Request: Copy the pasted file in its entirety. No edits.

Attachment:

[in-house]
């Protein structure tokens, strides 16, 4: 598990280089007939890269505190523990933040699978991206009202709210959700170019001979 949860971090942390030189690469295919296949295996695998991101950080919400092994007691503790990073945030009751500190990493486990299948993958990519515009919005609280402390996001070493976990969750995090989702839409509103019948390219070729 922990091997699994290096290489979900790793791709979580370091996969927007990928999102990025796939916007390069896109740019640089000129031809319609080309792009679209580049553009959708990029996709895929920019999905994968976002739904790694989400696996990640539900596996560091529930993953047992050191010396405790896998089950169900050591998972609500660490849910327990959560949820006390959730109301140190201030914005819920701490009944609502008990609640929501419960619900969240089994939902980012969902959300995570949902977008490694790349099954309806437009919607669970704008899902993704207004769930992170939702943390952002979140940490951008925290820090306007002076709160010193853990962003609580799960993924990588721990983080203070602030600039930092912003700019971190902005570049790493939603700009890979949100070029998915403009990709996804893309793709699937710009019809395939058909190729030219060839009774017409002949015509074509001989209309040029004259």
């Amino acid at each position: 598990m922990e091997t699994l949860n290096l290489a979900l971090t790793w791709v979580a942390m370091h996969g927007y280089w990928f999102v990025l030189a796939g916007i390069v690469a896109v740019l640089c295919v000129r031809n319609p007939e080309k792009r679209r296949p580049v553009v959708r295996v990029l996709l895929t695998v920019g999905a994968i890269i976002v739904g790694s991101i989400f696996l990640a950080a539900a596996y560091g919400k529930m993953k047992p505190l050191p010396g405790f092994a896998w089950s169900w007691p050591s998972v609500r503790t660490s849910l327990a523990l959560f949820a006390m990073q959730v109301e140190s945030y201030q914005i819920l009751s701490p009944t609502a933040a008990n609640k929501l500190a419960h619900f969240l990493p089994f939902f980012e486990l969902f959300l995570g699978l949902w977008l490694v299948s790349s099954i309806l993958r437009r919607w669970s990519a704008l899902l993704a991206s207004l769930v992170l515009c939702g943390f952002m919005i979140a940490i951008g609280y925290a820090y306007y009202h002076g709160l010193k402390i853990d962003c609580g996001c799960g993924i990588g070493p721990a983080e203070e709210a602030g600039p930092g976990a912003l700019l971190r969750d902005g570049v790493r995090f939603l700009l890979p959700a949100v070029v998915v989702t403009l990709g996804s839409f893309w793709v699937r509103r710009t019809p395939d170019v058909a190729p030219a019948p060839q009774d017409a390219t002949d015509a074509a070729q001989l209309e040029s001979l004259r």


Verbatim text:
[in-house]
């Protein structure tokens, strides 16, 4: 598990280089007939890269505190523990933040699978991206009202709210959700170019001979 949860971090942390030189690469295919296949295996695998991101950080919400092994007691503790990073945030009751500190990493486990299948993958990519515009919005609280402390996001070493976990969750995090989702839409509103019948390219070729 922990091997699994290096290489979900790793791709979580370091996969927007990928999102990025796939916007390069896109740019640089000129031809319609080309792009679209580049553009959708990029996709895929920019999905994968976002739904790694989400696996990640539900596996560091529930993953047992050191010396405790896998089950169900050591998972609500660490849910327990959560949820006390959730109301140190201030914005819920701490009944609502008990609640929501419960619900969240089994939902980012969902959300995570949902977008490694790349099954309806437009919607669970704008899902993704207004769930992170939702943390952002979140940490951008925290820090306007002076709160010193853990962003609580799960993924990588721990983080203070602030600039930092912003700019971190902005570049790493939603700009890979949100070029998915403009990709996804893309793709699937710009019809395939058909190729030219060839009774017409002949015509074509001989209309040029004259």
């Amino acid at each position: 598990m922990e091997t699994l949860n290096l290489a979900l971090t790793w791709v979580a942390m370091h996969g927007y280089w990928f999102v990025l030189a796939g916007i390069v690469a896109v740019l640089c295919v000129r031809n319609p007939e080309k792009r679209r296949p580049v553009v959708r295996v990029l996709l895929t695998v920019g999905a994968i890269i976002v739904g790694s991101i989400f696996l990640a950080a539900a596996y560091g919400k529930m993953k047992p505190l050191p010396g405790f092994a896998w089950s169900w007691p050591s998972v609500r503790t660490s849910l327990a523990l959560f949820a006390m990073q959730v109301e140190s945030y201030q914005i819920l009751s701490p009944t609502a933040a008990n609640k929501l500190a419960h619900f969240l990493p089994f939902f980012e486990l969902f959300l995570g699978l949902w977008l490694v299948s790349s099954i309806l993958r437009r919607w669970s990519a704008l899902l993704a991206s207004l769930v992170l515009c939702g943390f952002m919005i979140a940490i951008g609280y925290a820090y306007y009202h002076g709160l010193k402390i853990d962003c609580g996001c799960g993924i990588g070493p721990a983080e203070e709210a602030g600039p930092g976990a912003l700019l971190r969750d902005g570049v790493r995090f939603l700009l890979p959700a949100v070029v998915v989702t403009l990709g996804s839409f893309w793709v699937r509103r710009t019809p395939d170019v058909a190729p030219a019948p060839q009774d017409a390219t002949d015509a074509a070729q001989l209309e040029s001979l004259r």